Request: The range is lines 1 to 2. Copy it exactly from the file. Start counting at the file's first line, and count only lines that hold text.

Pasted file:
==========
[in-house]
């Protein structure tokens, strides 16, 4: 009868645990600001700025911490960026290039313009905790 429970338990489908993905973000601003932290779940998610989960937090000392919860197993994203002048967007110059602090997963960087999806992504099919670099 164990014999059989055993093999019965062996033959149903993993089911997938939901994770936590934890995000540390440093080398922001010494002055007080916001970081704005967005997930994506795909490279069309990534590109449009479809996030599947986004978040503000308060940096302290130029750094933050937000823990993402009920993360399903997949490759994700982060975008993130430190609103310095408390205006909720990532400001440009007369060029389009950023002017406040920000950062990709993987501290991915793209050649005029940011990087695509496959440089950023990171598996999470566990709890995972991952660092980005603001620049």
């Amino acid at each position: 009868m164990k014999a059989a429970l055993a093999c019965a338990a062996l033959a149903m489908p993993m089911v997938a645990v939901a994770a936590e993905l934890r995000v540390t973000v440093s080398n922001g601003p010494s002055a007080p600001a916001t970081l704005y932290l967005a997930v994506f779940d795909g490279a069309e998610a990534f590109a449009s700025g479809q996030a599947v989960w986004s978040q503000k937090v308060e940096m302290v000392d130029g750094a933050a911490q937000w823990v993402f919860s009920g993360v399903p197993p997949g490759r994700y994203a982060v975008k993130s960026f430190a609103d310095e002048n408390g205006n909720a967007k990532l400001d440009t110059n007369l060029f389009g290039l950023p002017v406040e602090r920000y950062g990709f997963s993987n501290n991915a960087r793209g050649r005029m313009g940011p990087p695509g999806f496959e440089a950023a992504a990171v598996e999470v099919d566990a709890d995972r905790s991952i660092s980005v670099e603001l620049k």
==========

[in-house]
């Protein structure tokens, strides 16, 4: 009868645990600001700025911490960026290039313009905790 429970338990489908993905973000601003932290779940998610989960937090000392919860197993994203002048967007110059602090997963960087999806992504099919670099 164990014999059989055993093999019965062996033959149903993993089911997938939901994770936590934890995000540390440093080398922001010494002055007080916001970081704005967005997930994506795909490279069309990534590109449009479809996030599947986004978040503000308060940096302290130029750094933050937000823990993402009920993360399903997949490759994700982060975008993130430190609103310095408390205006909720990532400001440009007369060029389009950023002017406040920000950062990709993987501290991915793209050649005029940011990087695509496959440089950023990171598996999470566990709890995972991952660092980005603001620049």